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War of independence
By Albert Redžepi , Mihailo Jašarevic , Darko Boldorac,
Sara Milković and Strahinja Stojanović
Reasons for War
The American Revolution (1775-1783) is
also known as the American Revolutionary
War and the U.S. War of Independence.
The conflict arose from growing tensions
between residents of Great Britain’s 13
North American colonies and the colonial
government, which represented the British
While no one event can be pointed to as
the actual cause of the revolution, the war
began as a disagreement over the way in
which Great Britain treated the colonies
versus the way the colonies felt they
should be treated. Americans felt they
deserved all the rights of Englishmen. The
British, on the other hand, felt that the
colonies were created to be used in the
way that best suited the crown and
The Boston Tea Party
In 1773, Parliament passed the Tea Act, because they wanted to help
British East India Company and to give it trade monopoly on the tea
exported to the American colonies. In many American cities, tea agents
resigned or canceled orders. Governor of Massachusetts decided to
respect this decision- payments should be made for the goods. On the
night of December 16, 1773, while the ships were in the harbor, 60 men
boarded the ships, disguised as Native Americans, and dumped the entire
shipment of tea into the harbor. That event is now famously known as
the Boston Tea Party.
Declaration of Independence
In 1776, leaders of 13 British colonies made the Declaration of
They met in Philadelphia
Thomas Jefferson, later to become a USA president, wrote the
first draft of the Declaration.
Roger Sherman, Robert Livingston, Benjamin Franklin and John
Adams were part of the committee to help Jefferson.
On July 4, 1776 the Congress officially adopted the final version
of the Declaration of Independence. This day is still celebrated in
the United States as Independence Day.
Copy of the first printing of the Declaration of Independence done by Philadelphia
printer John Dunlap in the evening of July 4, 1776. This documents is known as "Dunlap
Broadsides" of the Declaration of Independence.
• Lexington and Concord, April
• Bunker Hill, June 1775
• Quebec, December 1775
• Charleston, June 1776
• Trenton, December 1776
• Saratoga, October 1777
• Rhode Island, August 1778
• Kings Mountain, October 1780
• Cowpens, January 1781
• Yorktown, October 1781
Quebec 1775
The Battle of Saratoga
The Battles of Saratoga were a series of battles that culminated in the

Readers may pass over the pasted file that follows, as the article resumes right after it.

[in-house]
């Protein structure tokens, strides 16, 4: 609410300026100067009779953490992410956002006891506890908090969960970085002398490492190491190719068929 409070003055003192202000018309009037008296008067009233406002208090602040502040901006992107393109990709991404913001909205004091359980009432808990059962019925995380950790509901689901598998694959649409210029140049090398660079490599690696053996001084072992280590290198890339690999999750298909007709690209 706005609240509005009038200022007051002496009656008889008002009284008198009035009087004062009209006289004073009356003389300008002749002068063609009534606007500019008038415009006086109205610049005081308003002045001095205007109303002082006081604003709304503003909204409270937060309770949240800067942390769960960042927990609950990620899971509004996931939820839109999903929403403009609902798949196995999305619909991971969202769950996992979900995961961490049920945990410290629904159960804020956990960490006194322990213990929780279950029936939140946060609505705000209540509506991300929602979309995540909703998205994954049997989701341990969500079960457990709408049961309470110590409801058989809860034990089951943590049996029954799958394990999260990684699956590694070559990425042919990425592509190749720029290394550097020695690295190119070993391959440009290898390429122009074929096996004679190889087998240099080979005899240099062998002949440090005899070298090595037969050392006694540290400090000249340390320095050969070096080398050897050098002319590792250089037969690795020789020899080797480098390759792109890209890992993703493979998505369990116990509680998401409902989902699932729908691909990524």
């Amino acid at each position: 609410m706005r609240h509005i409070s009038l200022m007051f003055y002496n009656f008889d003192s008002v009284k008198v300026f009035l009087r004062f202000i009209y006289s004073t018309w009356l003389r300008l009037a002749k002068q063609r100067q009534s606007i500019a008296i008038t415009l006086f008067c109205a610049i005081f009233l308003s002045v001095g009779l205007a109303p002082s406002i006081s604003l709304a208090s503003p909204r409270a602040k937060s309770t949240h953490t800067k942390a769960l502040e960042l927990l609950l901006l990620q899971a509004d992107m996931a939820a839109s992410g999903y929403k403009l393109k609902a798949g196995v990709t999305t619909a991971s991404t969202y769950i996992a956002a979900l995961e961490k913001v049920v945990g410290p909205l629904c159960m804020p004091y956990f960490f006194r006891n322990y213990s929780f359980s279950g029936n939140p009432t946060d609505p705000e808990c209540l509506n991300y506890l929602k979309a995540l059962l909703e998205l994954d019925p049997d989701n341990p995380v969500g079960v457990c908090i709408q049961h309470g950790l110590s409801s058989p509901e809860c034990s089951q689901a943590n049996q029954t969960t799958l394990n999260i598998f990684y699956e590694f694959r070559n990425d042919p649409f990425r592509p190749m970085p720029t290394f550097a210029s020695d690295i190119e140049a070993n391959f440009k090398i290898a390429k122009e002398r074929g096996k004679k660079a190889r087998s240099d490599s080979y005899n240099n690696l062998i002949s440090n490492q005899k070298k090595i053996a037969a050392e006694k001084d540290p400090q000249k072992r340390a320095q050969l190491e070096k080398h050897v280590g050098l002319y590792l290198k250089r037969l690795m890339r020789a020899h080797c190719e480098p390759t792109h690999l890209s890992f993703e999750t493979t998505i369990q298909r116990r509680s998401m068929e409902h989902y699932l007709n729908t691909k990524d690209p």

Battle of Saratoga and the surrender of British General John Burgoyne.
This decisive victory by the Americans was a turning point of the
Revolutionary War.
The Yorktown Battle
The Battle of Yorktown was the last great battle of the American
Revolutionary War. It is where the British Army surrendered and the British
government began to consider a peace treaty.
Around 8,000 British troops surrendered in Yorktown. Although this wasn't
all of the army, it was a big enough force to cause the British to start
thinking they were going to lose the war. Losing this battle made them start
to think about peace and that it wasn't worth the cost of the war to keep
the colonies. This opened the door for the Treaty of Paris.
Tomas Jefferson
• Thomas Jefferson (1743-1826), author of
the Declaration of Independence and the
third U.S. president, was a leading figure
in America’s early development. He was
born on April 13, 1743, in Virginia. He
was a draftsman of the U.S. Declaration
of Independence; the nation's first
secretary of state (1789-94); second
vice president (1797-1801); and, as the
third president (1801-09), the statesman
responsible for the Louisiana Purchase.
George Washington
• George Washington (1732-99) was
commander in chief of the Continental
Army during the American Revolutionary
War (1775-83) and served two terms as
the first U.S. president, from 1789 to
1797. During the American Revolution,
he led the colonial forces to victory over
the British and became a national hero.
In 1789, Washington became America’s
first president.
Benjamin Franklin
Benjamin Franklin is best known as one of the Founding Fathers who drafted
the Declaration of Independence and the Constitution of the United States. In
1776, Franklin helped Thomas Jefferson write the Declaration of
Independence. Two years later, he went to France and convinced the French to
help America in the war against England. Today, Ben Franklin is honored on
the $100 dollar bill.
Franklin was also an inventor. Many of his creations are still in use today.
The Treaty of Paris
The Treaty of Paris of 1783, negotiated between the United States and Great
Britain, ended the revolutionary war and recognized American independence.
After the British Army surrendered at the Battle of Yorktown it still took a long time
for an agreement between Britain and the United States to be signed. It was
around a year and a half later that King George finally ratified the treaty! The
most important thing for the Americans was that Britain recognize the Thirteen
Colonies to be free and independent states and that Britain no longer had any
claim on the land or government.
The second major point was that the boundaries of the United States allowed for
western expansion.
Soldier gear